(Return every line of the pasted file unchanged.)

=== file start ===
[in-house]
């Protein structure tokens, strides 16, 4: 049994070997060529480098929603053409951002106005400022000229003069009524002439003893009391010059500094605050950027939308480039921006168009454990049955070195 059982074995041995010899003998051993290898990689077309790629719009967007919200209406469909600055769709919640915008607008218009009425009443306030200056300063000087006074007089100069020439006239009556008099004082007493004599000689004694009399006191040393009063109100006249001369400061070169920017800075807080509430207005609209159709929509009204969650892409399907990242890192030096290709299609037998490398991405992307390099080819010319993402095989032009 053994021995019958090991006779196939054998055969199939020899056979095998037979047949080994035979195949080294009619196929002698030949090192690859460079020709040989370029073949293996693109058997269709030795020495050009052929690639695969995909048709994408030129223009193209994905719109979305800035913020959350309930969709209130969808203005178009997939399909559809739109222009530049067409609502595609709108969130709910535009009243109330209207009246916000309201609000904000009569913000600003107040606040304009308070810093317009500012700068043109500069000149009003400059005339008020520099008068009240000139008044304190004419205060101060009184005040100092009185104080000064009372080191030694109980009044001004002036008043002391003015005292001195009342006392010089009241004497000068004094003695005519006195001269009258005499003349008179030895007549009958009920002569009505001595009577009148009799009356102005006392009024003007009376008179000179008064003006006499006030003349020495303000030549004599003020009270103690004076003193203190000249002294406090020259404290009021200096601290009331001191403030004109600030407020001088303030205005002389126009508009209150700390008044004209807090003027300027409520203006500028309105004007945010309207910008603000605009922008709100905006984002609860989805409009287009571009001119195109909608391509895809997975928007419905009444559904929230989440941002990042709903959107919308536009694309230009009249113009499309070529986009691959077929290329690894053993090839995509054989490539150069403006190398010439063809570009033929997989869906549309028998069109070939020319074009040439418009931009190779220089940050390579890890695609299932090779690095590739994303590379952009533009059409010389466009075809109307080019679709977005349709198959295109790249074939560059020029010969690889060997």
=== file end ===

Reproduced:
[in-house]
């Protein structure tokens, strides 16, 4: 049994070997060529480098929603053409951002106005400022000229003069009524002439003893009391010059500094605050950027939308480039921006168009454990049955070195 059982074995041995010899003998051993290898990689077309790629719009967007919200209406469909600055769709919640915008607008218009009425009443306030200056300063000087006074007089100069020439006239009556008099004082007493004599000689004694009399006191040393009063109100006249001369400061070169920017800075807080509430207005609209159709929509009204969650892409399907990242890192030096290709299609037998490398991405992307390099080819010319993402095989032009 053994021995019958090991006779196939054998055969199939020899056979095998037979047949080994035979195949080294009619196929002698030949090192690859460079020709040989370029073949293996693109058997269709030795020495050009052929690639695969995909048709994408030129223009193209994905719109979305800035913020959350309930969709209130969808203005178009997939399909559809739109222009530049067409609502595609709108969130709910535009009243109330209207009246916000309201609000904000009569913000600003107040606040304009308070810093317009500012700068043109500069000149009003400059005339008020520099008068009240000139008044304190004419205060101060009184005040100092009185104080000064009372080191030694109980009044001004002036008043002391003015005292001195009342006392010089009241004497000068004094003695005519006195001269009258005499003349008179030895007549009958009920002569009505001595009577009148009799009356102005006392009024003007009376008179000179008064003006006499006030003349020495303000030549004599003020009270103690004076003193203190000249002294406090020259404290009021200096601290009331001191403030004109600030407020001088303030205005002389126009508009209150700390008044004209807090003027300027409520203006500028309105004007945010309207910008603000605009922008709100905006984002609860989805409009287009571009001119195109909608391509895809997975928007419905009444559904929230989440941002990042709903959107919308536009694309230009009249113009499309070529986009691959077929290329690894053993090839995509054989490539150069403006190398010439063809570009033929997989869906549309028998069109070939020319074009040439418009931009190779220089940050390579890890695609299932090779690095590739994303590379952009533009059409010389466009075809109307080019679709977005349709198959295109790249074939560059020029010969690889060997």